> So, if callers/users still want to get rid of the date comment when 
> dealing with the APIs, we could ask them to come up 
> with a custom implementation which extends the java.util.Properties 
> class. That is easier said than done, because the store() APIs have 
> very involved logic when it comes to formatting and writing out the 
> key/values of that instance. That logic is private to the 
> java.util.Properties, which effectively means these custom extended 
> classes can't use it (unless they copy it over and make these 
> implementations very brittle). So extending/overriding the entirety of 
> these store() APIs is realistically ruled out.
> Having said all that and reviewing again the potential options that I 
> listed in my earlier mail, I think there's probably a more easier 
> middle ground here, which allows callers/tools/libraries to control 
> whether or not the date comment gets written out. So here's a proposal 
> which might help - how about, *in addition to* what we have already 
> done in this PR, we also introduce a new protected method in 
> java.util.Properties which looks like:
> /**
>  * Returns {@code true} if the {@link #store} methods of this properties
>  * instance must write out the date comment. Returns {@code false}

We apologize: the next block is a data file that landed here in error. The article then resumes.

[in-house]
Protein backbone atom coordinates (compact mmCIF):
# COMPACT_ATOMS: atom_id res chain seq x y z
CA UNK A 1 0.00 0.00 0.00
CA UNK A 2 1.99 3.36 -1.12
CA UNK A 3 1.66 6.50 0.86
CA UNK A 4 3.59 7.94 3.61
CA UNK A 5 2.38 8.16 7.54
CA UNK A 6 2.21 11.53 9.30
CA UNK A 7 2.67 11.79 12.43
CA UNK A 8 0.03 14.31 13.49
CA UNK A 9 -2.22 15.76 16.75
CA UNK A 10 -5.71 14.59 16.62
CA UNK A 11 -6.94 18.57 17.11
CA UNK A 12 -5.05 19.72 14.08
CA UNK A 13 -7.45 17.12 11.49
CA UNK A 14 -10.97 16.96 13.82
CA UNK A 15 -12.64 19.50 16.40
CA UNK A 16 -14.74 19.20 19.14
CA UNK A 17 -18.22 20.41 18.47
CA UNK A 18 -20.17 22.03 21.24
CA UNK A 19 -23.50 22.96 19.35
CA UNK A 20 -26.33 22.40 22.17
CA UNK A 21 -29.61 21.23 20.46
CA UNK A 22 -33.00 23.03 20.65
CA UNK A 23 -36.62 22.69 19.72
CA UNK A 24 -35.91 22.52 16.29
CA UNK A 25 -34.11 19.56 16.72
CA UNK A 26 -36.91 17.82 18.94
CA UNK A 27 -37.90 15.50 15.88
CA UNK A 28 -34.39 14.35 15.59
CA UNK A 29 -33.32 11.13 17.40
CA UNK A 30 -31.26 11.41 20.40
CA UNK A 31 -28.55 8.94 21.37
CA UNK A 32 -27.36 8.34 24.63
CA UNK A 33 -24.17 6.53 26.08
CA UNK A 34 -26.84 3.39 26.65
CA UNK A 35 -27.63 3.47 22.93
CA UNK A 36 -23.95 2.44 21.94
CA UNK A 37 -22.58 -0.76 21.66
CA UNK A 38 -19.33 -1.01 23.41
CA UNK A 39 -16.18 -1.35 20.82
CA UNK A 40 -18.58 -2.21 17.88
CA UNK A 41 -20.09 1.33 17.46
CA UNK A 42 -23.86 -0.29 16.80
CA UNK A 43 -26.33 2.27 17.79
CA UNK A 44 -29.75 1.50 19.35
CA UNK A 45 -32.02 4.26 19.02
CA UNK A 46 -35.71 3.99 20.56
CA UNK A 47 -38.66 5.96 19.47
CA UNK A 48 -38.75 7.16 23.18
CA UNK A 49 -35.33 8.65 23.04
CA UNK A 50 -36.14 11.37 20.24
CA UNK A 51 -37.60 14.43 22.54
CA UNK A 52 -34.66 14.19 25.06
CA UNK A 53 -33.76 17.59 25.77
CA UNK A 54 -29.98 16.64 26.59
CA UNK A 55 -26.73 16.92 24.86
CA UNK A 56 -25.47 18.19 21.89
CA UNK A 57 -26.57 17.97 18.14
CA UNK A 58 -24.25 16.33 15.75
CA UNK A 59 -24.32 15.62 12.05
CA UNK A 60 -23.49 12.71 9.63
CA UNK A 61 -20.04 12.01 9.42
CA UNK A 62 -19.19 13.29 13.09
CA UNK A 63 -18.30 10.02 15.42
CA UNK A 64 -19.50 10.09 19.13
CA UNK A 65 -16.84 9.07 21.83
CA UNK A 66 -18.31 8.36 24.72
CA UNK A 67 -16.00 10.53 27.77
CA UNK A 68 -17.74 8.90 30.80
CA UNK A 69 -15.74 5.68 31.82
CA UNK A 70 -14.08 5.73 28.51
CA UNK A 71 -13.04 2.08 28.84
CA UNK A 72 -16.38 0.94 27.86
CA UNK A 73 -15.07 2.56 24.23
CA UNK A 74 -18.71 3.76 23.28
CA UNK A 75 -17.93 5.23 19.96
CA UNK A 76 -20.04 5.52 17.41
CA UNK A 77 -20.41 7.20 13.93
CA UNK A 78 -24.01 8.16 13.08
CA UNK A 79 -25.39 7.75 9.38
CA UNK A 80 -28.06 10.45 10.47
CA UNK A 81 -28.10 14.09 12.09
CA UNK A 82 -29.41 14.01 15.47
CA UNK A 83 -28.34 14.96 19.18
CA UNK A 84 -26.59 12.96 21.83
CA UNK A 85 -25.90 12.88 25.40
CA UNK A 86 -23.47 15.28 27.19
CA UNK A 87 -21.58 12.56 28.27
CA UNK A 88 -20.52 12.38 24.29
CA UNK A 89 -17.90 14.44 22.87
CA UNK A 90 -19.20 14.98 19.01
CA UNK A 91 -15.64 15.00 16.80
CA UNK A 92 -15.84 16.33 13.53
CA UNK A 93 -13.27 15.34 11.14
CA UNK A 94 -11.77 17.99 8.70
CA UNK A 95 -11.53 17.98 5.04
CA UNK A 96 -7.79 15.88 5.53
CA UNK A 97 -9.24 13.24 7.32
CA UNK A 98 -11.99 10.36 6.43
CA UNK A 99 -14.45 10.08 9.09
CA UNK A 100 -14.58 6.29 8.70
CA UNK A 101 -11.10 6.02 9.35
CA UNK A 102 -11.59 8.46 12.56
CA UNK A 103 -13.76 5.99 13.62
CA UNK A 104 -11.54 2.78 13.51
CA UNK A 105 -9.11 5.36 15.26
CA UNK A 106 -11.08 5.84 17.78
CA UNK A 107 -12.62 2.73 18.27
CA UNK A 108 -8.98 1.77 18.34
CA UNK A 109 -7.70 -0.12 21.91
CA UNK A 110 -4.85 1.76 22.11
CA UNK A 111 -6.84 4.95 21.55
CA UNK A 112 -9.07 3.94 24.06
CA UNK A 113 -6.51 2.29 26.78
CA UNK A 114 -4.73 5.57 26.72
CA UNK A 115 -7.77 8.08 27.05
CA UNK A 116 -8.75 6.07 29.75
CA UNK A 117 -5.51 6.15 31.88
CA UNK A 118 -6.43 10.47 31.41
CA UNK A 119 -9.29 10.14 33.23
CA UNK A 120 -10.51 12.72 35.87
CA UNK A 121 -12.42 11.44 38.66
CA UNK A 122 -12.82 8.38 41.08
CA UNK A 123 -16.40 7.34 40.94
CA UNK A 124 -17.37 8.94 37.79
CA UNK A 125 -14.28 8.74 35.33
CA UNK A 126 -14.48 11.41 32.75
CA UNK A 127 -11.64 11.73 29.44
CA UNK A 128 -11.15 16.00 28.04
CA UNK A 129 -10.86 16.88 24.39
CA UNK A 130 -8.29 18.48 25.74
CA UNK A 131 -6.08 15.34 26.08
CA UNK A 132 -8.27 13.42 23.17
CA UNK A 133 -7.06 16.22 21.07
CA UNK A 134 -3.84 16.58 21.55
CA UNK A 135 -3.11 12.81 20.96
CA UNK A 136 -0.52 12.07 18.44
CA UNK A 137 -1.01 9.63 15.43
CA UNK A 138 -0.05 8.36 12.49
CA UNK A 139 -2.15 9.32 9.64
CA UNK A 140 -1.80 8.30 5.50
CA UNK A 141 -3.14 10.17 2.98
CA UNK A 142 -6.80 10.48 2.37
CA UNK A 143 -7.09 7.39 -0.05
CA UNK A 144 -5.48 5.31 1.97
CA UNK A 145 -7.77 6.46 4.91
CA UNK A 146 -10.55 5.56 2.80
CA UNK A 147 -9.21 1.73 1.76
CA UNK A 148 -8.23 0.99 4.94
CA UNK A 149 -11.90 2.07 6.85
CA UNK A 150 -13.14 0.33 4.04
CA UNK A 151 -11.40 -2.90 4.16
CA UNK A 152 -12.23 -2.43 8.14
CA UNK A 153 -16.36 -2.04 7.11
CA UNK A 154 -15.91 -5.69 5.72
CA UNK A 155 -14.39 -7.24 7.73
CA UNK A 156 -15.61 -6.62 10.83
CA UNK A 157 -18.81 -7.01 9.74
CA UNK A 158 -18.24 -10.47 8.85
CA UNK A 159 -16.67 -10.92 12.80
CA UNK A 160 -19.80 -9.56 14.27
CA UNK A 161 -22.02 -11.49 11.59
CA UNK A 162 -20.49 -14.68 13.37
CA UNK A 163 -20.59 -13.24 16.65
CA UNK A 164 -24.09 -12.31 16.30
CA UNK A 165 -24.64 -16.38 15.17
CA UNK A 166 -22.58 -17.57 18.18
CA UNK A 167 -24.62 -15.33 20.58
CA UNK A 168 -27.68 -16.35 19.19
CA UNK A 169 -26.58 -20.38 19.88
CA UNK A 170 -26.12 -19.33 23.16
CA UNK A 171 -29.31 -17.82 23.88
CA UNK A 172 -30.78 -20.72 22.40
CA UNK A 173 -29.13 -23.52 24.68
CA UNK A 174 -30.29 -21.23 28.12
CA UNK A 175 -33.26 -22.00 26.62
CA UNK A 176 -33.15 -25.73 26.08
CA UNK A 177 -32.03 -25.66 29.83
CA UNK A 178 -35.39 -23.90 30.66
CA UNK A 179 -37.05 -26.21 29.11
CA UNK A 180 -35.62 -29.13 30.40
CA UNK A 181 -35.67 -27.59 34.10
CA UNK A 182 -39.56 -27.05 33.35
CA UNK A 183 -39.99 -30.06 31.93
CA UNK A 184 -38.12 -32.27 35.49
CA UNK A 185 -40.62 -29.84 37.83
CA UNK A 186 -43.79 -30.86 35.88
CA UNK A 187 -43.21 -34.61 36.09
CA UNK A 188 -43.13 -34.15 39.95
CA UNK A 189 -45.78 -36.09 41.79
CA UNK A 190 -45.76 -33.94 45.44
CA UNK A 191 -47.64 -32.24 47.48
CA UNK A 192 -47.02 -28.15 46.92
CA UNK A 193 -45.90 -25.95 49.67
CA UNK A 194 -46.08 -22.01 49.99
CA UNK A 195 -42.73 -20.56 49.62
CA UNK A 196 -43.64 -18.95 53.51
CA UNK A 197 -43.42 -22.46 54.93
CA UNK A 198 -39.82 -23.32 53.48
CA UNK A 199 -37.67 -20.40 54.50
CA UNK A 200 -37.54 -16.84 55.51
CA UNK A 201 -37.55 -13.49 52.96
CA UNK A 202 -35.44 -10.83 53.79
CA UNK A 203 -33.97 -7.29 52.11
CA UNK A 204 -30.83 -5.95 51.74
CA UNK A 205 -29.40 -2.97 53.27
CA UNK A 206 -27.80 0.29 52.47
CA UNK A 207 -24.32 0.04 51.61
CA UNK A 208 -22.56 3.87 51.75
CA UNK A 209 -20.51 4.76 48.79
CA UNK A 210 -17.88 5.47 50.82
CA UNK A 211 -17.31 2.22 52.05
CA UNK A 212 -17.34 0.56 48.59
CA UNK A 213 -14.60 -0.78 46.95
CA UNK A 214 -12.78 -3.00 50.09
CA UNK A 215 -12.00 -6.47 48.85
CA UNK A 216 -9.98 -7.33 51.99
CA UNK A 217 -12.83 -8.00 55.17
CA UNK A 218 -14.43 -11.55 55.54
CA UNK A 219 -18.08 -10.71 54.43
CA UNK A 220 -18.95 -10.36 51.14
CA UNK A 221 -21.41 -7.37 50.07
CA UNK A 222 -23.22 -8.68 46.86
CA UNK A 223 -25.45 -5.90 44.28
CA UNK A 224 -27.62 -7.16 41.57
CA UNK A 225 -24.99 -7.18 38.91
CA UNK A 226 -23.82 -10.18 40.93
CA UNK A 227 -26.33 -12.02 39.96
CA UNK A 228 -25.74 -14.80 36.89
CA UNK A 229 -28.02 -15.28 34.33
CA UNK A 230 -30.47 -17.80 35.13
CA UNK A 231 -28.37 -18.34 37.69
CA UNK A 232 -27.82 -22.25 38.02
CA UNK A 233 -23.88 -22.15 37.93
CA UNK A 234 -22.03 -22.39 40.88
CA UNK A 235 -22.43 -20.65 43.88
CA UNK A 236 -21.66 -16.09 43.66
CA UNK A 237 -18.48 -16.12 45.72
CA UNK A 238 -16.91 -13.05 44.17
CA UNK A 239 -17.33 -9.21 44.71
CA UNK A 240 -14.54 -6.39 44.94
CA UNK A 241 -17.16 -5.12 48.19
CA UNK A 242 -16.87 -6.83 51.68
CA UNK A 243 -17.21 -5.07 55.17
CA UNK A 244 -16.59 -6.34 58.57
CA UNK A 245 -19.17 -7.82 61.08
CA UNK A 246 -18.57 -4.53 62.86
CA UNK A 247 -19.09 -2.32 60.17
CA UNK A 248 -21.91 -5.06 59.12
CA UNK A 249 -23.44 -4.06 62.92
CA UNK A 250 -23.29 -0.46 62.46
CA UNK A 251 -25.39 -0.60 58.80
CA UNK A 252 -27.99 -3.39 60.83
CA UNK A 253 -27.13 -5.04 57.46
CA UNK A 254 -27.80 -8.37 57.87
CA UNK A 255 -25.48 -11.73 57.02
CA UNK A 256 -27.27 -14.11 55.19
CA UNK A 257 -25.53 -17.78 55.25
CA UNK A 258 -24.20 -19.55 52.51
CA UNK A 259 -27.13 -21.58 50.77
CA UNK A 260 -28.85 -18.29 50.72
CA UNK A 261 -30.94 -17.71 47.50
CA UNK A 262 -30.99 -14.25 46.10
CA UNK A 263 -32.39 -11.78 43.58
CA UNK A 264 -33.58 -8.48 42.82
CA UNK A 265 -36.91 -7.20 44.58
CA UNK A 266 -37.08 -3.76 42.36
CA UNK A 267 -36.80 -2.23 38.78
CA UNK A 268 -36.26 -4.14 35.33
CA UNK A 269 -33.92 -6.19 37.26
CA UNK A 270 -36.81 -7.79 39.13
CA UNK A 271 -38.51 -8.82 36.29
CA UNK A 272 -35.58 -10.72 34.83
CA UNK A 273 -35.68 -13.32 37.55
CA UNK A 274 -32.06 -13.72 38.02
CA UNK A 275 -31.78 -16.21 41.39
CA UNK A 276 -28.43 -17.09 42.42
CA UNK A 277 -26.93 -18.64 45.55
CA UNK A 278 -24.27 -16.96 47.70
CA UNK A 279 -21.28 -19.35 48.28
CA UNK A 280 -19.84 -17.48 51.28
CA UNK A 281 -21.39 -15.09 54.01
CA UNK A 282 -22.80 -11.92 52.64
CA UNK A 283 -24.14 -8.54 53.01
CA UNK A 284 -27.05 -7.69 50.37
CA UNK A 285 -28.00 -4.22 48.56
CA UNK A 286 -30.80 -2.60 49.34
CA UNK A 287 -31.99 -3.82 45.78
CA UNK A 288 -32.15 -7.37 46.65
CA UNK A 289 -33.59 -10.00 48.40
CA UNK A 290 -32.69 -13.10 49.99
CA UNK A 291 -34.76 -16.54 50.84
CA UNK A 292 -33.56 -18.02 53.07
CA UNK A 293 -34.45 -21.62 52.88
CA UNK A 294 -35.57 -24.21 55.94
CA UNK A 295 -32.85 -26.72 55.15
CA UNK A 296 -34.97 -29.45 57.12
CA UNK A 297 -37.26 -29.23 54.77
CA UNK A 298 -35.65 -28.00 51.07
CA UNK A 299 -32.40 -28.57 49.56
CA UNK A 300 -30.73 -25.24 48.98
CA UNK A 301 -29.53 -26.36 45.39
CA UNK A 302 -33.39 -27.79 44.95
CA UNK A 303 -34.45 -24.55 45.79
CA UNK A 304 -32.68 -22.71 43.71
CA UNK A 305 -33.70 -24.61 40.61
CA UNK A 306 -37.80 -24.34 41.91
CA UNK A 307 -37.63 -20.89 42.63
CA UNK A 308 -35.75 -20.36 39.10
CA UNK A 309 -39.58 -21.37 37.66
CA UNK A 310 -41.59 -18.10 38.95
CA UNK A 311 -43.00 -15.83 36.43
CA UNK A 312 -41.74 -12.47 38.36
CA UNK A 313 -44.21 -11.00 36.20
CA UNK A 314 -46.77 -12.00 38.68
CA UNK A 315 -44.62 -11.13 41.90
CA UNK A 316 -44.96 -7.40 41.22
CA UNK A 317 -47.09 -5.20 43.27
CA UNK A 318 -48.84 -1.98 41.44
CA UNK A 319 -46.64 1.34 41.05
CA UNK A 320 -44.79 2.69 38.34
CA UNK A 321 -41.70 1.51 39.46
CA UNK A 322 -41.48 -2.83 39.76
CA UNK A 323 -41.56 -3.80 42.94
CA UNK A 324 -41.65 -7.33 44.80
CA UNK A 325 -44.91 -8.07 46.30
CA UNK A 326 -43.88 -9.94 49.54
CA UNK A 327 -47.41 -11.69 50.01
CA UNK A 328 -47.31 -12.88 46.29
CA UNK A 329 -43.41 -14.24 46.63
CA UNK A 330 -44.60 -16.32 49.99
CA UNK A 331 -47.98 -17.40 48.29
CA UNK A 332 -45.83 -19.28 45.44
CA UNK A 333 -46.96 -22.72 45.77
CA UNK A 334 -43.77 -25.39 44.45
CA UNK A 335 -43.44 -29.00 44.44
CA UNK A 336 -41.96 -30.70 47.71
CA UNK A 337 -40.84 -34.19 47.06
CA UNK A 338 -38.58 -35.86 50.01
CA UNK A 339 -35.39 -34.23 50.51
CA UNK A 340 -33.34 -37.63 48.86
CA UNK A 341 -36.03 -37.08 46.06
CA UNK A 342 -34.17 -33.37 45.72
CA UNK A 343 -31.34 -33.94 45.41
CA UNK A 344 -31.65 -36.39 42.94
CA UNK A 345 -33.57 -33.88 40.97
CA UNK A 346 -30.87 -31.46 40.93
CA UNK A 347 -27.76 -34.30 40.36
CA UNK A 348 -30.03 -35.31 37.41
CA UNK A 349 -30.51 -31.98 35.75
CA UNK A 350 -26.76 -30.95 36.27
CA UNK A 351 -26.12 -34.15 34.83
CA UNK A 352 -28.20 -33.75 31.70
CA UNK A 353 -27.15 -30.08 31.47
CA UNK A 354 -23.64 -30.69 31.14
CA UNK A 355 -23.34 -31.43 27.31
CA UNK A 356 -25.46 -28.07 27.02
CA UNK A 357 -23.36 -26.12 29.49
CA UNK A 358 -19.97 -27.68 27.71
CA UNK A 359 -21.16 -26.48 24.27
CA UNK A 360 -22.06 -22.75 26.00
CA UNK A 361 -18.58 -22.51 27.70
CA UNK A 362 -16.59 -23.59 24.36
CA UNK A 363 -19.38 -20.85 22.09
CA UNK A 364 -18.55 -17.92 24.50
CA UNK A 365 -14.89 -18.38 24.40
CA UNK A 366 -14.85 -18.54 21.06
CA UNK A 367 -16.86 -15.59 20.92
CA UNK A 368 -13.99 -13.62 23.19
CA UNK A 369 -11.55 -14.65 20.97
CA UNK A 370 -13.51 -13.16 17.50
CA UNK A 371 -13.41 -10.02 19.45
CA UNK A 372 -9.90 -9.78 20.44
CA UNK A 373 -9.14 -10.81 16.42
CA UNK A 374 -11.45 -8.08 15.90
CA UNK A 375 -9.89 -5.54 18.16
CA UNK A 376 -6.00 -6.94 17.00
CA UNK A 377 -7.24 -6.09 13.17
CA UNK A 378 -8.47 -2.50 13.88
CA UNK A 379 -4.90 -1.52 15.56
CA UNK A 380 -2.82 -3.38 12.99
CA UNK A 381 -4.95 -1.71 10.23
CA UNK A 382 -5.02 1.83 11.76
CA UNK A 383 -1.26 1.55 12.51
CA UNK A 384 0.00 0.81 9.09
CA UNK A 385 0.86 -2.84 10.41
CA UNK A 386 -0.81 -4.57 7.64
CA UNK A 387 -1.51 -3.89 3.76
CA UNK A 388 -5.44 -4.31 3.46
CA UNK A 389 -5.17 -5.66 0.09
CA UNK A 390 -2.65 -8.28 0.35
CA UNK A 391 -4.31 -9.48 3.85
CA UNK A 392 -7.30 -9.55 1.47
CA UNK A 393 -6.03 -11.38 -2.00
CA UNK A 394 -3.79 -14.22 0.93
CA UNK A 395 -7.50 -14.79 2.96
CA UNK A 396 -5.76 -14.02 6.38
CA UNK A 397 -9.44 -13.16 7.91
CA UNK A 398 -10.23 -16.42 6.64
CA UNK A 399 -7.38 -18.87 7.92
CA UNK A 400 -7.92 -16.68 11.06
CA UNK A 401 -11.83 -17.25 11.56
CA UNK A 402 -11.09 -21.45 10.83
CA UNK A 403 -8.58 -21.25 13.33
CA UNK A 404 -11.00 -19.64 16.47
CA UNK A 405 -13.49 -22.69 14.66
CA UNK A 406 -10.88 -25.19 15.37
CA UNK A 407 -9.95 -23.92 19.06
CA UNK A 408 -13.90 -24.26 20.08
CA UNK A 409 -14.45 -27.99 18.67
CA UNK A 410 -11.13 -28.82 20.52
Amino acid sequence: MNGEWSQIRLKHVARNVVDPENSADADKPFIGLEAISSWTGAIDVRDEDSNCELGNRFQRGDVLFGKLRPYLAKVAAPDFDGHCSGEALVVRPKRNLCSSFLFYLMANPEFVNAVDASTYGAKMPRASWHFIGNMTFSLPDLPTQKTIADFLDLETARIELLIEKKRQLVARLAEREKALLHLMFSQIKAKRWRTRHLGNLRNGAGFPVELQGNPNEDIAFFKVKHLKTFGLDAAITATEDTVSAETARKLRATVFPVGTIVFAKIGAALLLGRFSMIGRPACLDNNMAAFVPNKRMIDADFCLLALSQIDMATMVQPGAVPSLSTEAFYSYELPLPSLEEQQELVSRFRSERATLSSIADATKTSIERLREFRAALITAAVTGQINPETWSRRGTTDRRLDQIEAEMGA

> otherwise.
>  * @since 18
>  */
> protected boolean mustStoreDateComment() {
>   // by default we store a date comment
>   return true;
> }
> (ignore any javadoc issues, please :))
> Then the implementation of existing store() APIs in 
> java.util.Properties, can call this method to decide whether or not to 
> write out a date comment. By default, the implementation of this new 
> mustStoreDateComment() in java.util.Properties will return true, which 
> means there shouldn't be any backward compatibility issues. At the 
> same time this will allow tools/libraries/callers to extend the 
> java.util.Properties class and (only) override this method to return 
> false, if they want to disable writing out the date comment. The 
> advantage of this would be:
>  - Ability to fully disable the date comment and have full control on 
> what comments (if any) get written out by the existing store() APIs
>  - These custom extended classes don't have to worry or deal with the 
> formatting rules of key/values that the existing store() APIs will 
> continue to take care off.
>  - No system property or additional environment variable necessary for 
> disabling the date comment altogether
> - The JDK will still have full control on how the date comment is 
> written out and will continue to write it out in a reproducible manner 
> when SOURCE_DATE_EPOCH is set.
>  - The new "protected" API, IMO, doesn't introduce a big new API 
> surface, unlike the previously proposed overloaded or differently 
> named variants of the store() APIs.
> The name of this new method of course is something that can be decided 
> - I just came up with that name just to explain what I mean.
> Is this something that is acceptable and worth adding?
> [1]
> [2]
> -Jaikiran